Leaked Documents Provide Insight into Assad Regime
Lebanese news publication NOW has published a trove of documents, including more than 3,000 emails, leaked from the Assad regime. The official correspondence illustrates the Assad regime’s use of public relations firms and pliant journalists to try to maintain its image while coordinating its brutal crackdown in the early months of the war. A subset ...
Lebanese news publication NOW has published a trove of documents, including more than 3,000 emails, leaked from the Assad regime. The official correspondence illustrates the Assad regime’s use of public relations firms and pliant journalists to try to maintain its image while coordinating its brutal crackdown in the early months of the war. A subset of the documents was published previously by the Guardian in 2012.
The emails single out a handful of reporters who the regime saw as more favorable than most, and who were granted better access to regime figures. Other emails include some between the regime and British law firm Carter Ruck which pressed the Daily Mail to retract a false story and pay damages. They also are oddly intimate at times — as in Asma al-Assad’s correspondence with Azmi Miqati, a Lebanese businessman whose uncle was then-Prime Minister Najib Miqati. Some emails — especially those from Bashar al-Assad’s father-in-law — show a conspiratorial streak, and include links to 9/11 truther videos and claims that al-Qaeda does not exist.
Yemen-bound Iranian Ship Gets Naval Escort
The Iranian cargo ship purportedly carrying humanitarian aid and expected to try to dock in Hodeida tomorrow has been joined by two Iranian warships, setting up a potential showdown with U.S. and Saudi vessels in the region. “Just getting them to go to Djibouti and…inspected would be considered a victory for the U.N. way of doing things because Iran’s not flouting international agreements and it keeps everyone away from these potentially dangerous showdowns,” a U.S. defense official told the Wall Street Journal. “The thing that would cause the most problems is if the Saudis boarded it.”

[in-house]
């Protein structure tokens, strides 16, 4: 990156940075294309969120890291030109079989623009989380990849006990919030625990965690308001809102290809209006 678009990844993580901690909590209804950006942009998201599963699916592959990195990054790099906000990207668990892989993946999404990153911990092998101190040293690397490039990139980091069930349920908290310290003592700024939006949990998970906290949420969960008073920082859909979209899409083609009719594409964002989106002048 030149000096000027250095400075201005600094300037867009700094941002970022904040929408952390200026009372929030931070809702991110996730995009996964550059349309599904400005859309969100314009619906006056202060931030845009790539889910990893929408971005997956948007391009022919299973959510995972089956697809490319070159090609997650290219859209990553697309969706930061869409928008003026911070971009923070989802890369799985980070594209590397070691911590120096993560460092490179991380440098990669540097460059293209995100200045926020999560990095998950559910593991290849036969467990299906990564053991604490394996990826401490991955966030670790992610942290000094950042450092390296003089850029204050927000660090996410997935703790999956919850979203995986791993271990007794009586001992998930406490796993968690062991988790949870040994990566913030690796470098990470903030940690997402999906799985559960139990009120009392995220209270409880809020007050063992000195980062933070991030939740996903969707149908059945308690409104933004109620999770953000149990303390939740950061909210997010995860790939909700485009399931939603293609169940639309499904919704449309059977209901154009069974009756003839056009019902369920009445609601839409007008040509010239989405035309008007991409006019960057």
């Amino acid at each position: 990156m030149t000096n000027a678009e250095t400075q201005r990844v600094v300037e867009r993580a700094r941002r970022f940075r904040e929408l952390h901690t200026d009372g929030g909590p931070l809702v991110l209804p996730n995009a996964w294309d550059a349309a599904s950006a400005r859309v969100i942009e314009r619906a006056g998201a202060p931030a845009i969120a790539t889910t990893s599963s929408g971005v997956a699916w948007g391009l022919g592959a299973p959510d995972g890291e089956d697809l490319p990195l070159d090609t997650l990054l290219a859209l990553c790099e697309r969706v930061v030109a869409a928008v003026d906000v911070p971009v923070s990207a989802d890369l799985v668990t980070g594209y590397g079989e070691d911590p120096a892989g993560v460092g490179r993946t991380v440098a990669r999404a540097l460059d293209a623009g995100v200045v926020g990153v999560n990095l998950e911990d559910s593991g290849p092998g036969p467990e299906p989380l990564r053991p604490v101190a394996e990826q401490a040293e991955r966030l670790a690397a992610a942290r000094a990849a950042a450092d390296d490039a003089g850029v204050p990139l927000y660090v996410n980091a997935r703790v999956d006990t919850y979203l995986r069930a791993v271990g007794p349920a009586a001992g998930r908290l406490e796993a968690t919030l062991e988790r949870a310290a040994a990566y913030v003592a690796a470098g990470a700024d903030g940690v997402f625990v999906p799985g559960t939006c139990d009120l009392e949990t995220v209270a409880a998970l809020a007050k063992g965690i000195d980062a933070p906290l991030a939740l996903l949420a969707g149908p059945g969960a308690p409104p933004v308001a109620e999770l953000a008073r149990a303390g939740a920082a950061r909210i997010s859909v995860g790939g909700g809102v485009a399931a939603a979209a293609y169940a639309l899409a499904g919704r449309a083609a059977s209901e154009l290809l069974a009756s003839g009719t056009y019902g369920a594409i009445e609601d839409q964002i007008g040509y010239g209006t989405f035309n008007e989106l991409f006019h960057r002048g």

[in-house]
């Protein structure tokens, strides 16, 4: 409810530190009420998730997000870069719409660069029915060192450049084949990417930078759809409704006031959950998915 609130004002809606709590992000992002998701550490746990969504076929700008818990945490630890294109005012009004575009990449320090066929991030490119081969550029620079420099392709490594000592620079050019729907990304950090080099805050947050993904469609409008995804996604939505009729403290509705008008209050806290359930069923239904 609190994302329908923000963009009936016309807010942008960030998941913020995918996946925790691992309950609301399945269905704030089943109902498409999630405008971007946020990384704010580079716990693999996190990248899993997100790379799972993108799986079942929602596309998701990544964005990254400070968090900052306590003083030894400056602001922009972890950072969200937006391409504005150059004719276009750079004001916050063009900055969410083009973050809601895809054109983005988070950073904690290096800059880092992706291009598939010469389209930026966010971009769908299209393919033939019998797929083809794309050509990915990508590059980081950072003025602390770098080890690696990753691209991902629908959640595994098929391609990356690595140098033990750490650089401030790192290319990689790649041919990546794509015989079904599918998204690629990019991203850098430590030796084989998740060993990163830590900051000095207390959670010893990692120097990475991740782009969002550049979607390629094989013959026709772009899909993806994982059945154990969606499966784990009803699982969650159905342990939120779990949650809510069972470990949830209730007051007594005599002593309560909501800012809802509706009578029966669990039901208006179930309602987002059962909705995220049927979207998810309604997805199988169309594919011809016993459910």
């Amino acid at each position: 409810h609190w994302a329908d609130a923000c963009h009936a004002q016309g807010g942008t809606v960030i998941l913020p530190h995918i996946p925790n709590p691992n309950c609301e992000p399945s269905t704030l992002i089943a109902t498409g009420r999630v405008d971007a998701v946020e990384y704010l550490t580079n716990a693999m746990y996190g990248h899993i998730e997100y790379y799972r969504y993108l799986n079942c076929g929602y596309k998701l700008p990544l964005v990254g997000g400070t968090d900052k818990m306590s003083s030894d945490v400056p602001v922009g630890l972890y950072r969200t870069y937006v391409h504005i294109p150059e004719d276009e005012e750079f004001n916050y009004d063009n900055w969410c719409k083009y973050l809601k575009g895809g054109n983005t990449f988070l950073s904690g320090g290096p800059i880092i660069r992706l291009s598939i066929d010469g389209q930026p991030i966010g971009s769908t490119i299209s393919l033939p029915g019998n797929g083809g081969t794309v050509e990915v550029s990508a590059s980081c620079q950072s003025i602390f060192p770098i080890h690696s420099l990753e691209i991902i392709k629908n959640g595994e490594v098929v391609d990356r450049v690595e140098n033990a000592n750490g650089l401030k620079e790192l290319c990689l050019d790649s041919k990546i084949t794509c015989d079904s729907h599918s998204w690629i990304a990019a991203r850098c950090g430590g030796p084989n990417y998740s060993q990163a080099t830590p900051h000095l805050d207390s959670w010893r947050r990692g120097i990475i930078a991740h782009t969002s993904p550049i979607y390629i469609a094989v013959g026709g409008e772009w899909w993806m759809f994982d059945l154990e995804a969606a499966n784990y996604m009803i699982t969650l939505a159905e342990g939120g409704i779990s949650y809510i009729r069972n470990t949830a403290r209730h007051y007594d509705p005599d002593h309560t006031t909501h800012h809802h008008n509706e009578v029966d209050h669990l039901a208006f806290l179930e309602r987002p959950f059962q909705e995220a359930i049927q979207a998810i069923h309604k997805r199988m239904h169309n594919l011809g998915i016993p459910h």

- The trial of Washington Post journalist Jason Rezaian for espionage charges has been set to begin on May 26; Rezaian has been held in an Iranian prison since July 2014.
- The Algerian government said that it killed 22 militants near Bouira, east of Algiers; the militants were killed during an operation targeting al-Qaeda in the Islamic Maghreb, but the affiliation of the killed fighters was not reported.
- Israeli Prime Minister Benjamin Netanyahu has ordered the suspension of a plan pushed forward by Defense Minister Moshe Yaalon that would segregate Palestinians and Jewish settlers on buses traveling to and from the West Bank.
- Italian authorities have arrested a Moroccan man in Gaggiano, near Milan, suspected of being the third gunman in the March 27 attack on the Bardo National Museum in Tunis.
- Saudi Arabia is compensating for lower oil prices and declining sales to the United States by accelerating its shift toward east Asian markets, including China.
Arguments and Analysis
“Arming Iraq’s Kurds: Fighting IS, Inviting Conflict” (International Crisis Group)
“Coalition military aid is premised on a belief that giving weapons and training to Kurdish forces, known as peshmergas, will in itself improve their performance against IS [the Islamic State], a notion Kurdish leaders were quick to propagate. But the evolving state of Iraqi Kurdish politics makes for a rather more ambiguous picture: the dominant, rival parties, the KDP (Kurdistan Democratic Party) and PUK (Patriotic Union of Kurdistan), have been moving away from a strategic framework agreement that had stabilised their relationship after a period of conflict and allowed them to present a unified front to the central government as well as neighbouring Iran and Turkey. Moreover, their historic leaders, Masoud Barzani and Jalal Talabani, are on the political wane, triggering an intra-elite power struggle.”
“Retaking Ramadi: U.S. Assistance and Shiite-Sunni Cooperation” (Michael Knights, Washington Institute for Near East Policy)
“If there is a silver lining to Ramadi’s fall, it is that Anbar’s security has emerged as the clear priority for Baghdad and its international allies. This was not the case for much of the past year, when opinions differed over whether Anbar or Mosul should be the focus. Mosul won out for a while: last October, for example, Moslawi candidate Khalid al-Obeidi was chosen over an Anbari alternative as Iraq’s new defense minister. And as recently as February, Prime Minister Haider al-Abadi was describing the ISIS threat in Anbar as ‘contained.’”
-J. Dana Stuster
ZEIN AL-RIFAI/AFP/Getty Images
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